Catch a glimpse inside 'The Cousin Eddie,' Joe Maddon's tricked-out RV

Catch a glimpse inside 'The Cousin Eddie,' Joe Maddon's tricked-out RV

We finally have a full glimpse inside the "Cousin Eddie."

Joe Maddon's luxury RV has been name-dropped ever since before the celebrity manager became embedded forever in Cubs lore.

Theo Epstein and Jed Hoyer tell the story about sitting with Maddon down in Pensacola, Fla., outside the "Cousin Eddie" as the trio discussed Maddon coming to manage the Cubs.

[SHOP: Get your Cubs gear right here] 

Maddon has since mentioned the RV several times as his offseason oasis.

Nearly two-and-a-half years later, we can now catch a glimpse inside the "Cousin Eddie" as Maddon was recently profiled on "Real Sports with Bryant Gumbel:"

The pimped-out RV has four TVs, a fireplace, heated floors, a sweet kitchen with a regular-sized fridge and on and on.

His RV is better than most apartments in Chicago.

Essentially, it's good to be Joe Maddon.

The Maddon profile airs Tuesday night on HBO at 9 p.m. CT.

Check out a full trailer:

Why Sammy Sosa compared himself to Jesus Christ in candid interview

Why Sammy Sosa compared himself to Jesus Christ in candid interview

For more than a decade, Cubs fans probably thought Sammy Sosa could walk on water.

They weren't alone in that respect.

In a recent tell-all interview with Chuck Wasserstrom, Sosa compared himself to Jesus Christ being accused of being a witch when the Cubs icon was asked about being accused of PEDs.

"Chuck, it’s like Jesus Christ when he came to Jerusalem," Sosa says. "Everybody thought Jesus Christ was a witch (laughing) – and he was our savior. So if they talk (poop) about Jesus Christ, what about me?"

Talk about a God complex.

It's been 10 years since Sosa last suited up in the big leagues — and 13 years since his Cubs career ended — but the slugger is still just as polarizing as ever in the candid interview. Wasserstrom was let go by Theo Epstein and the Cubs in 2012 after spending 24 years in the organization in the media relations and baseball information departments.

[RELATED - Between Cubs' victory lap and Hall of Fame vote, Sammy Sosa barely staying in the picture]

Sosa talks a lot about his pride and it's very clear from his answers about coming back to Chicago and being a part of the current Cubs product that his pride is a major factor steering his ship even still.

He even drops a line in there:

"When nobody knew who Chicago was, I put Chicago on the map."

I'm not sure exactly what he means by that, to be honest. I would venture almost everybody in the world knew what Chicago was before 1992. It is the third biggest city in America.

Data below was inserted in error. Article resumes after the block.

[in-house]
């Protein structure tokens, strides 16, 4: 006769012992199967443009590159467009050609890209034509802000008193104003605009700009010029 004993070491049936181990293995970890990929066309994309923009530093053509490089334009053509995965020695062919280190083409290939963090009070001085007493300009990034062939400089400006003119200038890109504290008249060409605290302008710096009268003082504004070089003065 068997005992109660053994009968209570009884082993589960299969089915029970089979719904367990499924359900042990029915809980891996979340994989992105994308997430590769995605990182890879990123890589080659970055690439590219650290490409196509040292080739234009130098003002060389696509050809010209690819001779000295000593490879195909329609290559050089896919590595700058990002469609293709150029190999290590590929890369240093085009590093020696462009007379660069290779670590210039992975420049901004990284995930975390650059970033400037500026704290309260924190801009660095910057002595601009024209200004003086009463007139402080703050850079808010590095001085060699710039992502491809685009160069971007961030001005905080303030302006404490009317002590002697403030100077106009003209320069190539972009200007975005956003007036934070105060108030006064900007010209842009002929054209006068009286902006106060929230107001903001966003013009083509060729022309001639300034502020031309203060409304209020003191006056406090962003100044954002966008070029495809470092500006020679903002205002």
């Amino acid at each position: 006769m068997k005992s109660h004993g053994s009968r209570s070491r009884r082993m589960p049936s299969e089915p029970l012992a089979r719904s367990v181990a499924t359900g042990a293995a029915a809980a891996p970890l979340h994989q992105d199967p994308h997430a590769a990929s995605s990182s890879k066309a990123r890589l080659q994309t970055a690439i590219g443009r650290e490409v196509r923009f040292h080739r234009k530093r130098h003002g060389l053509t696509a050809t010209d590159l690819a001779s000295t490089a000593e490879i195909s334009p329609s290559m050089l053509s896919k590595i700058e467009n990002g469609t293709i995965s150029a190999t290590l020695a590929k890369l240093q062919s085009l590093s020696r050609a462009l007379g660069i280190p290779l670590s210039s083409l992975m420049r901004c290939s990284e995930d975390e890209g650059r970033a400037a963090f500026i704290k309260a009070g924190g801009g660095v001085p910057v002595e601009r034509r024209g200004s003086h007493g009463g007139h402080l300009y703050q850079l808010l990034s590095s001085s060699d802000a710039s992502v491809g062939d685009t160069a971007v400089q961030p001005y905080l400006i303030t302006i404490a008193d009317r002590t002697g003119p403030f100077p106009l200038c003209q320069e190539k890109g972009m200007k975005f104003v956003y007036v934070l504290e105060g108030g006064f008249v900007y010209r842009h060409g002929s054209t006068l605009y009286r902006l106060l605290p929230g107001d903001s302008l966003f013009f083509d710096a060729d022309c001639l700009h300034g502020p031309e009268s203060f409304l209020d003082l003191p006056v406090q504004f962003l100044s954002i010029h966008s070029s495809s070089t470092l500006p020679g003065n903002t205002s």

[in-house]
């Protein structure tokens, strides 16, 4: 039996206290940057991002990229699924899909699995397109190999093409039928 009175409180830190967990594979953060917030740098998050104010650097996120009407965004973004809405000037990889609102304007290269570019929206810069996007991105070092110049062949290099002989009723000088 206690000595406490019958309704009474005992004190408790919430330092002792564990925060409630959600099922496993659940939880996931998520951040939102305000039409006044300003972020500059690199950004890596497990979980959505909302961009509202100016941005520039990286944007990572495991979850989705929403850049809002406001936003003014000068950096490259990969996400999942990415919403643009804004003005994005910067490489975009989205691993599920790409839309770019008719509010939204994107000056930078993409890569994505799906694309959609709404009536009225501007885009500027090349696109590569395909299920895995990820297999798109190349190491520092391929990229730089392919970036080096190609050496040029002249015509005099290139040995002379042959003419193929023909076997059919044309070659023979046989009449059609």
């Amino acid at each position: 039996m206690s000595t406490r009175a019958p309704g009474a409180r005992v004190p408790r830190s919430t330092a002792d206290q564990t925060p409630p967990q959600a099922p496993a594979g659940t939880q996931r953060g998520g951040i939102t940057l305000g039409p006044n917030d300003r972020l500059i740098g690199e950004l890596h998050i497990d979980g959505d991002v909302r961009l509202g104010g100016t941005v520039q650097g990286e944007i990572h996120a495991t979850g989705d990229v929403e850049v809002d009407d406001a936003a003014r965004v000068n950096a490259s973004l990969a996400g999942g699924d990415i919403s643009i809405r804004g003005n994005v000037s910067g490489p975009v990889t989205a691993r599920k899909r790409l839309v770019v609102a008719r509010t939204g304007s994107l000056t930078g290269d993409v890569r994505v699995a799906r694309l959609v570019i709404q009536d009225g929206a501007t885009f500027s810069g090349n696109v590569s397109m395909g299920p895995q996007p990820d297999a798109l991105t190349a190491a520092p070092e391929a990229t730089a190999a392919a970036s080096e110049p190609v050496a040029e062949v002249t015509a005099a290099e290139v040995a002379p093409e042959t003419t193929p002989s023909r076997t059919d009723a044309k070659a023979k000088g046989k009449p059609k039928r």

If he means the Cubs, well, the Cubs were Lovable Losers and a draw for so many people well before Sosa got there. 

[SHOP: Get your Cubs gear right here] 

Of course, Sosa did do some absolutely incredible things for the Cubs and the entire game of baseball. Many believe he and Mark McGwire helped put baseball on the map again in a resurgent 1998 season that helped make the strike of 1994/95 an afterthought. Count me among that group, as well.

He deserves all the credit in the world. People would show up to Wrigley just to see Sosa run out to the right field bleachers and camera bulbs flashed by the thousands every single time he came up to the plate for the better part of a decade. Waveland was sometimes so packed with ballhawks that there wouldn't be room to walk.

I also agree wholeheartedly with Sosa when he says, "you're never going to see the show Mark [McGwire] and I put on [again]." He's right. That was an event that transfixed the nation and will absolutely be something I tell my kids and grandkids and — hopefully — my greatgrandkids about.

Sosa continued to push the onus of any possible reunion with the Cubs on the orgainzation, saying he would absolutely say "yes" if they ever extended an invite to join Wrigley Field.

But he wants to do it "in style."

"If one day they want to do something, I want to do it in style. If it’s going to happen, it’s got to be the right way. Don’t worry, one day they’re going to do it. I’m not in a rush.”

Sosa also said he would rather have all the money — he earned more than $124 million in his career — than be in the Hall of Fame.

Go read the entire interview with Wasserstrom. It's as transparent as you'll see Sosa, especially nowadays.